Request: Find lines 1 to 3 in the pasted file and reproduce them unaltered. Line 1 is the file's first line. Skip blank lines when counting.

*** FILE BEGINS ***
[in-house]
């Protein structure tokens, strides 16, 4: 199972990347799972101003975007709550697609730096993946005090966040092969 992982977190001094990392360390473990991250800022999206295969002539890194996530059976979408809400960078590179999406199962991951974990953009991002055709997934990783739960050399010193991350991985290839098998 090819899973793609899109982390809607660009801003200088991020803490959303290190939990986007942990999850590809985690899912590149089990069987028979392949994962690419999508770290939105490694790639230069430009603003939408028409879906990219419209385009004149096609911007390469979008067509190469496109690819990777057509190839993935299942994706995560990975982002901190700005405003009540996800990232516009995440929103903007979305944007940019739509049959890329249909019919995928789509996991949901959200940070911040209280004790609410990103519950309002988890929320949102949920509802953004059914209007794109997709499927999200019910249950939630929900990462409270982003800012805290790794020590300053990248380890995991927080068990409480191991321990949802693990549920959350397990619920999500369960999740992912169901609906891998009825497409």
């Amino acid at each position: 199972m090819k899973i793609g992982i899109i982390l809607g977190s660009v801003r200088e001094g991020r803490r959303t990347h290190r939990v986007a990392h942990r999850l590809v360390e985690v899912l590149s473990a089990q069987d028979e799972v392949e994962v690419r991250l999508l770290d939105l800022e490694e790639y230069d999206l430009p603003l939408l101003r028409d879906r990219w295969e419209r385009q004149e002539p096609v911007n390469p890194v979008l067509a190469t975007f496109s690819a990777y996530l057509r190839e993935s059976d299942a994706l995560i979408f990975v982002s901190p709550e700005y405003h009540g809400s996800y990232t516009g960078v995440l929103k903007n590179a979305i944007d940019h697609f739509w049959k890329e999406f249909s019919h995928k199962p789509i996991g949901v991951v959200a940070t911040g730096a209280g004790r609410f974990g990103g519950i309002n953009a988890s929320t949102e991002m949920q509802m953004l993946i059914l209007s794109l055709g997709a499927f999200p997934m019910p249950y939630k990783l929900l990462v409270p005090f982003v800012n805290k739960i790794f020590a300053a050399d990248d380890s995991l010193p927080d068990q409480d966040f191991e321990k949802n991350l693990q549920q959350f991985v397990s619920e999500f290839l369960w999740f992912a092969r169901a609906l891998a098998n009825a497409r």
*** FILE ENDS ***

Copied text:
[in-house]
């Protein structure tokens, strides 16, 4: 199972990347799972101003975007709550697609730096993946005090966040092969 992982977190001094990392360390473990991250800022999206295969002539890194996530059976979408809400960078590179999406199962991951974990953009991002055709997934990783739960050399010193991350991985290839098998 090819899973793609899109982390809607660009801003200088991020803490959303290190939990986007942990999850590809985690899912590149089990069987028979392949994962690419999508770290939105490694790639230069430009603003939408028409879906990219419209385009004149096609911007390469979008067509190469496109690819990777057509190839993935299942994706995560990975982002901190700005405003009540996800990232516009995440929103903007979305944007940019739509049959890329249909019919995928789509996991949901959200940070911040209280004790609410990103519950309002988890929320949102949920509802953004059914209007794109997709499927999200019910249950939630929900990462409270982003800012805290790794020590300053990248380890995991927080068990409480191991321990949802693990549920959350397990619920999500369960999740992912169901609906891998009825497409």
């Amino acid at each position: 199972m090819k899973i793609g992982i899109i982390l809607g977190s660009v801003r200088e001094g991020r803490r959303t990347h290190r939990v986007a990392h942990r999850l590809v360390e985690v899912l590149s473990a089990q069987d028979e799972v392949e994962v690419r991250l999508l770290d939105l800022e490694e790639y230069d999206l430009p603003l939408l101003r028409d879906r990219w295969e419209r385009q004149e002539p096609v911007n390469p890194v979008l067509a190469t975007f496109s690819a990777y996530l057509r190839e993935s059976d299942a994706l995560i979408f990975v982002s901190p709550e700005y405003h009540g809400s996800y990232t516009g960078v995440l929103k903007n590179a979305i944007d940019h697609f739509w049959k890329e999406f249909s019919h995928k199962p789509i996991g949901v991951v959200a940070t911040g730096a209280g004790r609410f974990g990103g519950i309002n953009a988890s929320t949102e991002m949920q509802m953004l993946i059914l209007s794109l055709g997709a499927f999200p997934m019910p249950y939630k990783l929900l990462v409270p005090f982003v800012n805290k739960i790794f020590a300053a050399d990248d380890s995991l010193p927080d068990q409480d966040f191991e321990k949802n991350l693990q549920q959350f991985v397990s619920e999500f290839l369960w999740f992912a092969r169901a609906l891998a098998n009825a497409r």